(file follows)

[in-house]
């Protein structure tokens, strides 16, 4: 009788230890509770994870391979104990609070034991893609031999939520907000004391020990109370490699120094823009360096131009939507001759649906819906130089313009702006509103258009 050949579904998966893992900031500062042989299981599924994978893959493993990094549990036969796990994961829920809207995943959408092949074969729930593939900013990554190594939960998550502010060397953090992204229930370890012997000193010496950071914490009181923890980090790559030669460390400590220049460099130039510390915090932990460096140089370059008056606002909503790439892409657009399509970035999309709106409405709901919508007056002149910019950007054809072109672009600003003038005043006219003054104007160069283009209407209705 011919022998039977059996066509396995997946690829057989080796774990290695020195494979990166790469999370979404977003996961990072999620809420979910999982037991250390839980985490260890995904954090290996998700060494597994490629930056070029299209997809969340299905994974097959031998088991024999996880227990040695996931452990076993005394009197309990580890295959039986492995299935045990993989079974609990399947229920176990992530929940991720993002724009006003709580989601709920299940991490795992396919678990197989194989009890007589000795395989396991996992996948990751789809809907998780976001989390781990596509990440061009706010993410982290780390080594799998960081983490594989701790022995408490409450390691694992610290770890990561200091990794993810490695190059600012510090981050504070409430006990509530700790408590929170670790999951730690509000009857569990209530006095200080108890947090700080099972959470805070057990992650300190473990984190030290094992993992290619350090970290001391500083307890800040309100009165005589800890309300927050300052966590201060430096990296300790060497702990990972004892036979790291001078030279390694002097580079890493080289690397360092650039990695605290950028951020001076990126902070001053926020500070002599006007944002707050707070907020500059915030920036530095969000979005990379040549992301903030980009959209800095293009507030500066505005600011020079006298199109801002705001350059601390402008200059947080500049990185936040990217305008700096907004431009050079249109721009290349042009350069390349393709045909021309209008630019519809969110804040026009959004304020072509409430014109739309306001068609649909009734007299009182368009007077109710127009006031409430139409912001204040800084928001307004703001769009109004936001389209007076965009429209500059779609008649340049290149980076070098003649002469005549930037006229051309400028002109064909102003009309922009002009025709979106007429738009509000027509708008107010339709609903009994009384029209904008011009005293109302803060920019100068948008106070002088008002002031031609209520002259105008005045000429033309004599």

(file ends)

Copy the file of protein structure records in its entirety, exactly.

[in-house]
């Protein structure tokens, strides 16, 4: 009788230890509770994870391979104990609070034991893609031999939520907000004391020990109370490699120094823009360096131009939507001759649906819906130089313009702006509103258009 050949579904998966893992900031500062042989299981599924994978893959493993990094549990036969796990994961829920809207995943959408092949074969729930593939900013990554190594939960998550502010060397953090992204229930370890012997000193010496950071914490009181923890980090790559030669460390400590220049460099130039510390915090932990460096140089370059008056606002909503790439892409657009399509970035999309709106409405709901919508007056002149910019950007054809072109672009600003003038005043006219003054104007160069283009209407209705 011919022998039977059996066509396995997946690829057989080796774990290695020195494979990166790469999370979404977003996961990072999620809420979910999982037991250390839980985490260890995904954090290996998700060494597994490629930056070029299209997809969340299905994974097959031998088991024999996880227990040695996931452990076993005394009197309990580890295959039986492995299935045990993989079974609990399947229920176990992530929940991720993002724009006003709580989601709920299940991490795992396919678990197989194989009890007589000795395989396991996992996948990751789809809907998780976001989390781990596509990440061009706010993410982290780390080594799998960081983490594989701790022995408490409450390691694992610290770890990561200091990794993810490695190059600012510090981050504070409430006990509530700790408590929170670790999951730690509000009857569990209530006095200080108890947090700080099972959470805070057990992650300190473990984190030290094992993992290619350090970290001391500083307890800040309100009165005589800890309300927050300052966590201060430096990296300790060497702990990972004892036979790291001078030279390694002097580079890493080289690397360092650039990695605290950028951020001076990126902070001053926020500070002599006007944002707050707070907020500059915030920036530095969000979005990379040549992301903030980009959209800095293009507030500066505005600011020079006298199109801002705001350059601390402008200059947080500049990185936040990217305008700096907004431009050079249109721009290349042009350069390349393709045909021309209008630019519809969110804040026009959004304020072509409430014109739309306001068609649909009734007299009182368009007077109710127009006031409430139409912001204040800084928001307004703001769009109004936001389209007076965009429209500059779609008649340049290149980076070098003649002469005549930037006229051309400028002109064909102003009309922009002009025709979106007429738009509000027509708008107010339709609903009994009384029209904008011009005293109302803060920019100068948008106070002088008002002031031609209520002259105008005045000429033309004599």